Actually, human perception (specifically in choosing a mate) has been known to direct human evolution. Part of the process of natural selection. In addition to the well-known concept that the people best suited for a specific enviornment tend to survive the longest, mate selection is also a strong factor.

For instance, primitive women tended to have very small breasts (essentially flat-chested) which only grew when producing milk for offspring. This is because they tended to get in the way of their daily tasks within a hunter-gatherer society. However, modern women, on average, have larger breasts, due to the fact that over the years, the breasts became thought of as a symbol of womanhood, and men typically preferred the larger breasts. The trait of small breasts, however, has (obviously) not been completely erradicated, because even though the most common preference was for large breasts, it was never a universal preference.

To address the hair question for which the thread was authored, I have a little to add to that as well. Evolution states that humans are evolved from the apes. The similarities between apes and humans (assuming both are shaved) are quite apparent. (I also know that not everyone believes in evolution, so for sake of argument - and not wanting to turn this into a religious debate - assume for the moment that evolution is true.) Early humans would have had just as much body hair as the apes - mainly to keep warm. As humans became more skilled hunters, developed the use of tools, and knowledge of tanning hides, they started to wear animal furs to keep warm. Because of this, the majority of body hair became unnecessary, and eventually disappeared, leaving only the fine hairs on the body that we have now. Hair on the head remained, as was stated previously in this thread, to keep the head warm/cool, since it has remained mostly uncovered the entire time.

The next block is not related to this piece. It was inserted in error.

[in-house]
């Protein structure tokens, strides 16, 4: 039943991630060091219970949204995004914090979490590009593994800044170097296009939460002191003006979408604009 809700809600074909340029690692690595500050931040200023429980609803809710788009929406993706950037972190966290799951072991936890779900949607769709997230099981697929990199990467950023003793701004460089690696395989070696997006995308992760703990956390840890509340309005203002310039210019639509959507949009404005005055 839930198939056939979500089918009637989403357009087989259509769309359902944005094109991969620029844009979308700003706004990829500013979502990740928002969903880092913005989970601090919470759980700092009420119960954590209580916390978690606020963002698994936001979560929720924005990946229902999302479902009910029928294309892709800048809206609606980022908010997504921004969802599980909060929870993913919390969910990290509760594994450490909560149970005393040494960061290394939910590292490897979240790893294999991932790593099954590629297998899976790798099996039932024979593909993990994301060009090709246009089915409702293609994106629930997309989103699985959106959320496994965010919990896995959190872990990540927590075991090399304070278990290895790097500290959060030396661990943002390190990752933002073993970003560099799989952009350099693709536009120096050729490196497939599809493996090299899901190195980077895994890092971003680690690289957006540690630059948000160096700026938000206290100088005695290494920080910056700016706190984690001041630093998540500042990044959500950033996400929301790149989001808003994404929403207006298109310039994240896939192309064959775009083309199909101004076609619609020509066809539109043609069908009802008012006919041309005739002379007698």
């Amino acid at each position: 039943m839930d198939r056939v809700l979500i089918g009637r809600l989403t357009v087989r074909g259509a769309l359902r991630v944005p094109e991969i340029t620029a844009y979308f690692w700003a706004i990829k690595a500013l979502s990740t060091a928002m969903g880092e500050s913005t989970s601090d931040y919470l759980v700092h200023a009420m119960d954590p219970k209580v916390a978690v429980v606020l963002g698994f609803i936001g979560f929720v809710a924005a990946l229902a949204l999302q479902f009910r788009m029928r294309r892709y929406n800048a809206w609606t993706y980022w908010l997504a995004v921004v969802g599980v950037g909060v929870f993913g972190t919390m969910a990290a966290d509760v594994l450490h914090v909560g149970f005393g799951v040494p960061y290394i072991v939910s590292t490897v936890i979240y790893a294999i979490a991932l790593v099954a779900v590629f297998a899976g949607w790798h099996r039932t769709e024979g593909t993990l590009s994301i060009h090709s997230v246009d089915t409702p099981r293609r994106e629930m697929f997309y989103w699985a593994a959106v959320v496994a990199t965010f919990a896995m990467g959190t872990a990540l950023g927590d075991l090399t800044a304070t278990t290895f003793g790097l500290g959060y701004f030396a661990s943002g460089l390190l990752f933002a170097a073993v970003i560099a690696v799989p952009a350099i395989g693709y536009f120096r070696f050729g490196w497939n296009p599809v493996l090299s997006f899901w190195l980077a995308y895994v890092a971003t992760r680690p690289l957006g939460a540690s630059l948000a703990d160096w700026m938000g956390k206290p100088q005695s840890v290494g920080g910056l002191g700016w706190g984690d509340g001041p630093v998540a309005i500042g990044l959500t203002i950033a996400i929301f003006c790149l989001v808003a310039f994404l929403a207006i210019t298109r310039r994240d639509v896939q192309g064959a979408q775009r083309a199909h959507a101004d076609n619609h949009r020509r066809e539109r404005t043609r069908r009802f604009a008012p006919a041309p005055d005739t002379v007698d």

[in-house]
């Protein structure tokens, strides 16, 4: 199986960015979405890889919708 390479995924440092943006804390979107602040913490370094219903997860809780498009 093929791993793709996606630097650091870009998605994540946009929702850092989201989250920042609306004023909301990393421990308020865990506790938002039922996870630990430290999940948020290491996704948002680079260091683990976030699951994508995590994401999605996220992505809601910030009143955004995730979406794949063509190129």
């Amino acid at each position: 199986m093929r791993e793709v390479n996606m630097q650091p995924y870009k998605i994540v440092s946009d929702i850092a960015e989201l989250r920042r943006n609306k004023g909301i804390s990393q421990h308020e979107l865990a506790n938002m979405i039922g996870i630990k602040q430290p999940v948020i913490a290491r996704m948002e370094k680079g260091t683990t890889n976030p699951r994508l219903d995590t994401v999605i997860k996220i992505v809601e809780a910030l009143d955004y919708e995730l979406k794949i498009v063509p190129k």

I also think that men tend to have more body hair than women because of testosterone, which in primitive man, made a male stronger, more rugged, and therefore a more capable hunter. In modern days, we no longer live in a hunter-gatherer society, so much of the prior beneft of testosterone has been lost, but trace amounts remain, in the form of the typically more muscular male body, and the existence of more body hair on males. Typically, also, the men in the modern world that have more body hair also have higher levels of testosterone. The two are pretty closely related. This is also why, many women, after menopause, start to develop more body hair. The woman's estrogen levels drop, and as such, there's less to retard the influence of the trace amounts of testosterone in a woman's body, so small amounts of body and facial hair develop. This is part of the reason that many women take estrogen suppliments after menopause (besides the known health reasons).

posted on Jun, 12 2006 @ 03:29 PM
My favourite idea on the long hair for humans issue is this, though I don't necessarily accept it.

This is from the Aquatic Ape Theory.

Man evovled, for a period, in water.

That is why, for example, man has a well developed layer of adipose tissue (unlike other land mammals or so they say).

The long hair is because it is what young human babies would hold on to while being carried about by their mothers in the water.

Accurate and true? Perhaps not. But fun, nonetheless.